Village-based midwives have proven efficient in protecting and improving the health of ethnic women living in mountainous, hard-to-reach and border areas.

“These midwives who offer near-immediate health services in remote areas have helped thousands of women to give birth safely, saving the lives of mothers and infants,” said Nguyen Thi Lan, Director of the Reproductive Health Centre of Central Highlands Dak Nong province.

Thanks to support from the Mother and Infant Mortality Reduction Programme, the Ho Chi Minh City-based Tu Du hospital and the Dak Nong Reproductive Health Centre organised training courses for midwives. The province, which is home to numerous ethnic groups, now has 125 trained midwives who understand the language, culture and belief system of local residents. They are encouraging women from ethnic groups to get antenatal check-ups while providing them with knowledge on maternal and newborn health.

They also act as medical staff at communal infirmities which provide check-ups for mothers and infants at home, and participate in immunisation and malnutrition programmes, thus raising the number of local people to access primary health care services.

As a result, the ratio of ethnic pregnant women who register for maternal check-ups in communes rise significantly every year, leading to the increasing number of those women’s deliveries with assistance from midwives. The old maternal tradition of ethnic groups such as delivering in forests far away from health facilities and without skilled attendants has been eliminated, contributing to reducing maternal and child mortality among ethnic people.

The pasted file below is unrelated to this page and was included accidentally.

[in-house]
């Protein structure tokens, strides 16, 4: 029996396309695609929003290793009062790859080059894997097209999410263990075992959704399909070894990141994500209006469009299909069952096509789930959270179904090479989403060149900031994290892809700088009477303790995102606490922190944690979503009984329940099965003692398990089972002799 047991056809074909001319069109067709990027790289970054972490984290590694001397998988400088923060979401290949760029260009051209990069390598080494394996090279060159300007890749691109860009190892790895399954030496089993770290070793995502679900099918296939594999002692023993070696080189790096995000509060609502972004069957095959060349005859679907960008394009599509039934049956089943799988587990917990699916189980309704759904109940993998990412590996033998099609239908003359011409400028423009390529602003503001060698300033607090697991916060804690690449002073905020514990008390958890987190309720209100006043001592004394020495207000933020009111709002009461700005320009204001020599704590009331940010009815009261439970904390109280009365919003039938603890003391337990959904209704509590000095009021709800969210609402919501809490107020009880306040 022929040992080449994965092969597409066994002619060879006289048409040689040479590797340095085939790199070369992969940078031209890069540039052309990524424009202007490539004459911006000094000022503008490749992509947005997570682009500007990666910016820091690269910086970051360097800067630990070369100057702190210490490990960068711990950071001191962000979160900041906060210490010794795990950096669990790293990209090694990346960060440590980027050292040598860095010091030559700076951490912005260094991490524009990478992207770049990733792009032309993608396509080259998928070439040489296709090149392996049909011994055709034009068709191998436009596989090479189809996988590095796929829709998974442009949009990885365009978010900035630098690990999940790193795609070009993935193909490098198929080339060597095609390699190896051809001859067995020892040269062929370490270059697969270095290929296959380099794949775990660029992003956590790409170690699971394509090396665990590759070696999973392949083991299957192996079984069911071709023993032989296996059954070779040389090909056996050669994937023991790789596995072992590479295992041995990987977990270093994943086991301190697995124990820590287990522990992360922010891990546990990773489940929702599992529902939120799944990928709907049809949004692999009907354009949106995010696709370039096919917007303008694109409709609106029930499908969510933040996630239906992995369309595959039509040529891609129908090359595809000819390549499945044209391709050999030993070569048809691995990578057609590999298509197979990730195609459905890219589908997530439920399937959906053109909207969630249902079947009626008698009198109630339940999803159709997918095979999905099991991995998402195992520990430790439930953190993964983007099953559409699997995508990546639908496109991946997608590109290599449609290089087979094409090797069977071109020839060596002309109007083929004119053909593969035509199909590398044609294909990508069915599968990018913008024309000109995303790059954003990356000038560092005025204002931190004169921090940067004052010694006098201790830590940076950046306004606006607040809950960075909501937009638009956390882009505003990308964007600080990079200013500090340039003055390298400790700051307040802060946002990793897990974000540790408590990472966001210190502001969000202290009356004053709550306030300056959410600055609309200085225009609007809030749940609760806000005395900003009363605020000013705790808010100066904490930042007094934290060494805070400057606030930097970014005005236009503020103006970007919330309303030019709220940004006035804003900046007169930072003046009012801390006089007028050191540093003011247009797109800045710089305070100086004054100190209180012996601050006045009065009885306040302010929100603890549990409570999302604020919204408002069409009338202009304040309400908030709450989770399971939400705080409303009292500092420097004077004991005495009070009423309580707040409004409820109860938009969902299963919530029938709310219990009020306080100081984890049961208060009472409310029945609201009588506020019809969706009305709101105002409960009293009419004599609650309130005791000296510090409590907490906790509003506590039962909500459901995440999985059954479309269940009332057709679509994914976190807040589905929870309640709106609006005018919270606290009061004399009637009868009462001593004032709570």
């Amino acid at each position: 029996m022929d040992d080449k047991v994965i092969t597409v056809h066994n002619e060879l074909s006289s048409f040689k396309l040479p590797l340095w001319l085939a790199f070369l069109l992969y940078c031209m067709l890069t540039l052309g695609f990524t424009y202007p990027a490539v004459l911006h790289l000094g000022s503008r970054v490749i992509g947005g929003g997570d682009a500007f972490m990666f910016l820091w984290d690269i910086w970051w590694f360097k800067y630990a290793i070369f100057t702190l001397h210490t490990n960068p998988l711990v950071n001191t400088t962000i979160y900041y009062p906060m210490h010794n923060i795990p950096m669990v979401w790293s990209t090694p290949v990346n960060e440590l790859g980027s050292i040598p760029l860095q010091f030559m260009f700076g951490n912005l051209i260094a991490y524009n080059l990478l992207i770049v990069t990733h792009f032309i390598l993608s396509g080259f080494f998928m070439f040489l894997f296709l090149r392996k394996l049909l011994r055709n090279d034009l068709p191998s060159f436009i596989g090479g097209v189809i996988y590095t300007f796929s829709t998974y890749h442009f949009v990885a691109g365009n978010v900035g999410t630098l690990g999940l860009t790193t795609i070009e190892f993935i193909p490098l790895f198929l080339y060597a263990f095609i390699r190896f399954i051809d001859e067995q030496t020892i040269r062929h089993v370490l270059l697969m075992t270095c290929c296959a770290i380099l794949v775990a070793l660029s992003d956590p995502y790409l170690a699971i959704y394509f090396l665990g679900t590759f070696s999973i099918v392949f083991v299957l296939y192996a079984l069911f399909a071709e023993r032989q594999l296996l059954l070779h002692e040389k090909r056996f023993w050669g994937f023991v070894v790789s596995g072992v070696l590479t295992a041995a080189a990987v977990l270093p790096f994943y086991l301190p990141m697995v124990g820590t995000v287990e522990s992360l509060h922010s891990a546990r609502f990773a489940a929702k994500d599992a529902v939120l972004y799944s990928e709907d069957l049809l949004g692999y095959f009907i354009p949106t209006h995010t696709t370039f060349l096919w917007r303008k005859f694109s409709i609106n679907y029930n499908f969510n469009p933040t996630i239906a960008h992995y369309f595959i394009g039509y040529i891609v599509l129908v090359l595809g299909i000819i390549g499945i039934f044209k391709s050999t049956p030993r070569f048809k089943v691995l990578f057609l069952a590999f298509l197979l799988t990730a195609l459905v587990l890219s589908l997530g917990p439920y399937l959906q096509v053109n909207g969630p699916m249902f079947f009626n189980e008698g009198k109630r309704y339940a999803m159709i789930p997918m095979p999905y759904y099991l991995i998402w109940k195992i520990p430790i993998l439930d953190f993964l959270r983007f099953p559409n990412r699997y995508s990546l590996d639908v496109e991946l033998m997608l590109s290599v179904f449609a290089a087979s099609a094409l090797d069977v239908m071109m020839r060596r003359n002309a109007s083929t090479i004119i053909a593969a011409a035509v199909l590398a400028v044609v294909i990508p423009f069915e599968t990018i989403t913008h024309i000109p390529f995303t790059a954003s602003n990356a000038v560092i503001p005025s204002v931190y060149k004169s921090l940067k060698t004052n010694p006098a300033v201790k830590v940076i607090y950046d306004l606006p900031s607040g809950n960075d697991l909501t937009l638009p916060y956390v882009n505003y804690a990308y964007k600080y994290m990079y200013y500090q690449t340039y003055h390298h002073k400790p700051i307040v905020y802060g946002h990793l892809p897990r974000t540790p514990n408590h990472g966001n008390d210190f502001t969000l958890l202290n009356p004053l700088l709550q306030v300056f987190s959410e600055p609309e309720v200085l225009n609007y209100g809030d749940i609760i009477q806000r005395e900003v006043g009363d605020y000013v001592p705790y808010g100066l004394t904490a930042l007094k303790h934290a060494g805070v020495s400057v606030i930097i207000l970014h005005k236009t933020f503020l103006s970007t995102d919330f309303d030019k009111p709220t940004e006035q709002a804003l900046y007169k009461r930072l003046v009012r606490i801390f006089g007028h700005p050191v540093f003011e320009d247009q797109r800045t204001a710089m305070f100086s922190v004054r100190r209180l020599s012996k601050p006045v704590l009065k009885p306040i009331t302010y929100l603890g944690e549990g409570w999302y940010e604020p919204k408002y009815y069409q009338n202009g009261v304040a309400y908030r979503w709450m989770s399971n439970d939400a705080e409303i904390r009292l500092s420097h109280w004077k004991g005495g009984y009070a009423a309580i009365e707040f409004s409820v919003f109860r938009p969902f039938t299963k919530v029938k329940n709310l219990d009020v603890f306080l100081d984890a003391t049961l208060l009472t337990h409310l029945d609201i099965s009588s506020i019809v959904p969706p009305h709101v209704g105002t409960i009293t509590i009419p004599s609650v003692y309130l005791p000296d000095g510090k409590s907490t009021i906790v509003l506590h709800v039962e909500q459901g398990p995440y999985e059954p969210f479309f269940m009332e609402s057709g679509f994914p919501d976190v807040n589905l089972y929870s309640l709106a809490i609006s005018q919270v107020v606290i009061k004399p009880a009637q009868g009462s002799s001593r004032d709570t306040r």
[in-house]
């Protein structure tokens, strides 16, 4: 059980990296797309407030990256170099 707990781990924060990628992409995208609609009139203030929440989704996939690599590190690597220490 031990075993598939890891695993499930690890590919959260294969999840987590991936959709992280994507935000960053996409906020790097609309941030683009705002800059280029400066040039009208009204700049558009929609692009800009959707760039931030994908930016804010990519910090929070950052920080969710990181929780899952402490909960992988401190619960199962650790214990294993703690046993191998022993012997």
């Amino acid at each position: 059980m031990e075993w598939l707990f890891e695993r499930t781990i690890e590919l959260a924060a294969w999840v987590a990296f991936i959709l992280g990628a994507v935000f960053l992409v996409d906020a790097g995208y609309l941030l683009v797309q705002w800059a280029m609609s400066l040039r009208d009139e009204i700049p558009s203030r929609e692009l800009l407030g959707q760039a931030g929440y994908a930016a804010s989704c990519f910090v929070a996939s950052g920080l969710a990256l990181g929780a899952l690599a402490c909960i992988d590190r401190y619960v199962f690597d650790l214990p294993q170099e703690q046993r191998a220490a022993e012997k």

In 2014, the Dak Nong centre plans to train an additional 20 village-based midwives and provide refresher training for 99 others while calling for more assistance from programmes and organisations for sustainable operation.

The centre also revises intensives for those midwives, keeping their mind on their work.

According to the Health Ministry’s statistics, the mother mortality rate has reduced significantly in Vietnam with the maternal mortality ratio at 233 deaths per 100,000 live births a decade ago compared to 69 per 100,000 in 2010. The country targets reducing the mortality rate to 59 per 100,000 by 2015.-VNA